Beginning with the 6.1 release, if you study the Collection Services database files carefully, you will discover a new field called “Scaled CPU time.”
This field in the QAPMJOBMI file is described as follows:
“Thread scaled interval CPU time used charged. The amount of scaled processing time (in microseconds) charged to this thread. The ratio of JBSCPU to JBCPU shows the current processor speed in relation to nominal processor speed.”
There’s also “Job scaled CPU time,” which is described as being “Thread scaled interval CPU time charged (in microseconds) totaled for all threads of the job within the interval…..”
In the QAPMSYSTEM file you will find:
“Scaled CPU time used (milliseconds). On some system models, the processors may operate at different speeds at different times, depending on power consumption or operating temperature. Ratio of SYSSPTU to SYSPTU shows the current processor speed in relation to nominal processor speed.”
So just what the heck is this “Scaled CPU time,” anyway?
The POWER processors support a technology called EnergyScale. EnergyScale provides the ability to control the power consumed with power-capping or power-savings modes, and when this is done, the frequency of the processor may change. It’s under these conditions that the scaled CPU time becomes important.
Scaled CPU time is based on nominal speed, so it shows what the utilization would be if the processor had been running at it’s normal speed. CPU time is based upon the current processor speed, whether it’s running at the normal speed, or faster or slower.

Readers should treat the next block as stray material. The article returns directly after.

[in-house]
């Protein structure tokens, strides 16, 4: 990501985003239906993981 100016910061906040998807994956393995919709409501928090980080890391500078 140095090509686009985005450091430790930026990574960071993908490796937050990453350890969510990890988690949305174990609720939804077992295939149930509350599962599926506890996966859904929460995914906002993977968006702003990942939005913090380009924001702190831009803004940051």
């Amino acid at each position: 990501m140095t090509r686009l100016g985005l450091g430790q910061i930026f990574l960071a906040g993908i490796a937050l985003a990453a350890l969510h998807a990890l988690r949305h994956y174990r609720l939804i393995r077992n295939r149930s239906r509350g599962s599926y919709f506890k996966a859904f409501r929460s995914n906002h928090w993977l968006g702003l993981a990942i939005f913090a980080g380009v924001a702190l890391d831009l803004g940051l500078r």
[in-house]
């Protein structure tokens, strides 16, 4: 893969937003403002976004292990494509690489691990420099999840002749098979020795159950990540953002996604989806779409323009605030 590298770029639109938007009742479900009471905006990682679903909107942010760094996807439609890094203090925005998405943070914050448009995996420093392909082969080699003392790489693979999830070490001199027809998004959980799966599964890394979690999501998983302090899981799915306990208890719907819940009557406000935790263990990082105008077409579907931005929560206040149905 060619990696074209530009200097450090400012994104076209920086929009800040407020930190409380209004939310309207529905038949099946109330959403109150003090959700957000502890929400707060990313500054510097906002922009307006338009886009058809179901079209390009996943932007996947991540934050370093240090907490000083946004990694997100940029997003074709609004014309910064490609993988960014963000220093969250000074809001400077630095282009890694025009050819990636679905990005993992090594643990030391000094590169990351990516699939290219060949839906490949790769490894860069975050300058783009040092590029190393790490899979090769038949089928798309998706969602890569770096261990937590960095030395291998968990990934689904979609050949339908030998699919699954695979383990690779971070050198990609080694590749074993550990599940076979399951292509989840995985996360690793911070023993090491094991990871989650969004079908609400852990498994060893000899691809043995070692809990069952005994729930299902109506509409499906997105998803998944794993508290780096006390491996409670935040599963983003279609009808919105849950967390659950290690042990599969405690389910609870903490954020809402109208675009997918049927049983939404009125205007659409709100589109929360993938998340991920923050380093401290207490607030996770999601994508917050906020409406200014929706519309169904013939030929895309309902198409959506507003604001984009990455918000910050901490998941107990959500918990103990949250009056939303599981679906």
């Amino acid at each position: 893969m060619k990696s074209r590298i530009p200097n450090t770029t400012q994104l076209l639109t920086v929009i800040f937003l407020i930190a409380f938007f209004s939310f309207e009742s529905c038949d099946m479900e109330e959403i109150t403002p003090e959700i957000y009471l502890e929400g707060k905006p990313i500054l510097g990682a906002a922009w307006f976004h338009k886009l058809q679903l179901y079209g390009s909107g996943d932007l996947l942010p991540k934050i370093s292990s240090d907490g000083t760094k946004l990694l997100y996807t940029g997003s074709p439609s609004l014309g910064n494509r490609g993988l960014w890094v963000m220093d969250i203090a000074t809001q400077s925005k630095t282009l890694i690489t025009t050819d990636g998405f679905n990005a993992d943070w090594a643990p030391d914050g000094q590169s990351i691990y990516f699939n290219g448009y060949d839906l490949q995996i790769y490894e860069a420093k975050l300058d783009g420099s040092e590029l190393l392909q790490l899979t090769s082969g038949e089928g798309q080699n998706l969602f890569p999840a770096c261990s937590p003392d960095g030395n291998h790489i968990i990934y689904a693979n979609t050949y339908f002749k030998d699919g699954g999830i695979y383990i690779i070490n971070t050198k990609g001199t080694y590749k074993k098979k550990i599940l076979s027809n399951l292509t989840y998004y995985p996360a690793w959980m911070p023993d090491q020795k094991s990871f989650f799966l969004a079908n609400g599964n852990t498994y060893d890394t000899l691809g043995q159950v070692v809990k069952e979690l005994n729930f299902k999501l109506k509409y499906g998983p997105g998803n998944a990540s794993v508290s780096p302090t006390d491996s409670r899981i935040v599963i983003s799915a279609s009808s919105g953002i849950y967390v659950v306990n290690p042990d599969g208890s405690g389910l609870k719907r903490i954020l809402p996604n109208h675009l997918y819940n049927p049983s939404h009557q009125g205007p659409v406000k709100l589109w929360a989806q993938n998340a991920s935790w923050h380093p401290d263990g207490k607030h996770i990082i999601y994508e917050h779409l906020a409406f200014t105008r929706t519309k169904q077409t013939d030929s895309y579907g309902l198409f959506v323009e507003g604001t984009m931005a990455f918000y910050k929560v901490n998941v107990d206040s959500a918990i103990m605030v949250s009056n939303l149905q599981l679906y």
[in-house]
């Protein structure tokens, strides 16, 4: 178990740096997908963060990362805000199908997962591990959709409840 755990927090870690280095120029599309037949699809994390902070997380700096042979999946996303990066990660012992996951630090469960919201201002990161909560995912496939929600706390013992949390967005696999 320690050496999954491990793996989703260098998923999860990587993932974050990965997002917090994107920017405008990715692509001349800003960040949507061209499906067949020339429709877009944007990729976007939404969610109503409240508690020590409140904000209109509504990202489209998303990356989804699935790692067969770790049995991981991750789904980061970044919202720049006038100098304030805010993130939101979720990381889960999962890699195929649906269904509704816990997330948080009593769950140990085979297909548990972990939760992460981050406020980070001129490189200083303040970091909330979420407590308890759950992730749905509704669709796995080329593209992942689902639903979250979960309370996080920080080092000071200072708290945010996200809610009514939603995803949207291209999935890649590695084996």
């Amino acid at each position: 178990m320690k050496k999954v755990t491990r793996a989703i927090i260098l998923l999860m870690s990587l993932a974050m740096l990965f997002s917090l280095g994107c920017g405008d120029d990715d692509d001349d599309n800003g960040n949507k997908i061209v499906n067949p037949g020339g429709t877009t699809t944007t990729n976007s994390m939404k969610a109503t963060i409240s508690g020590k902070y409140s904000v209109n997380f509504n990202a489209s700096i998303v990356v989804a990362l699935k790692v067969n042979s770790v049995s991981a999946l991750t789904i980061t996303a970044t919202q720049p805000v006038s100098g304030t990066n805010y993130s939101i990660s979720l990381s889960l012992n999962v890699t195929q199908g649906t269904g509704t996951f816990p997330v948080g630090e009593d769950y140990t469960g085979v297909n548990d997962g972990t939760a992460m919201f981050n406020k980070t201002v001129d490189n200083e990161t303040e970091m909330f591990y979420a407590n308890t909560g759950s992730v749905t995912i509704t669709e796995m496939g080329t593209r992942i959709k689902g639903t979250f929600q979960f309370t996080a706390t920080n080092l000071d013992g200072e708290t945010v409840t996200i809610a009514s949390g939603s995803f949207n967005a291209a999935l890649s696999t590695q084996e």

If the processor is slowed down in order to save energy, that’s something that can be important to be aware of if you’re concerned about performance. The scaled CPU time allows you to know whether the energy-management features have taken effect on that partition.
If you happen to have one of these particular system models that’s configured to take advantage of the power-management features, you will also discover a field on the Work with System Activity (WRKSYSACT) display: “Average CPU Rate,” which displays the ratio of scaled CPU time to CPU time.
Here are some example screen captures that show what WRKSYSACT will display under various conditions; note the change in the Average CPU rate that occurs.
This first example is POWER7 running in normal mode at 100-percent utilization:
This second example is POWER7 in Static Power Saver mode at 100-percent utilization:
This third example is POWER7 with Dynamic Power Optimizer w/Maximum Performance at 100-percent utilization:
As the example screen captures demonstrate, if the processor is running at it’s normal speed, the ratio of scaled CPU time to CPU time will be 1. However, if the processor is running at a reduced speed, you will see this ratio be less than 1. If the processor is running with maximum performance, you may see this ratio be greater than one. In the Performance Data Investigator, you will discover some of the charts include scaled CPU time as well. For example, “CPU Utilization Overview” includes a chart that displays the ratio of Scaled CPU time with CPU time.
Using the metric finder (the “Search” button on the main Investigate Data task), we can find all the charts within the Performance Data Investigator that show “Scaled CPU Time”:
If you want to know more about the IBM EnergyScale technologies, refer to these whitepapers:
- IBM EnergyScale for POWER6 Processor-Based Systems
- IBM Energyscale for POWER7 Processor-Based Systems
- IBM EnergyScale for POWER8 Processor-Based Systems
- IBM Energyscale for POWER9 Processor-Based Systems
This post was edited for currency on January 31, 2020.
This blog post was originally published on IBMSystemsMag.com and is reproduced here by permission of IBM Systems Media.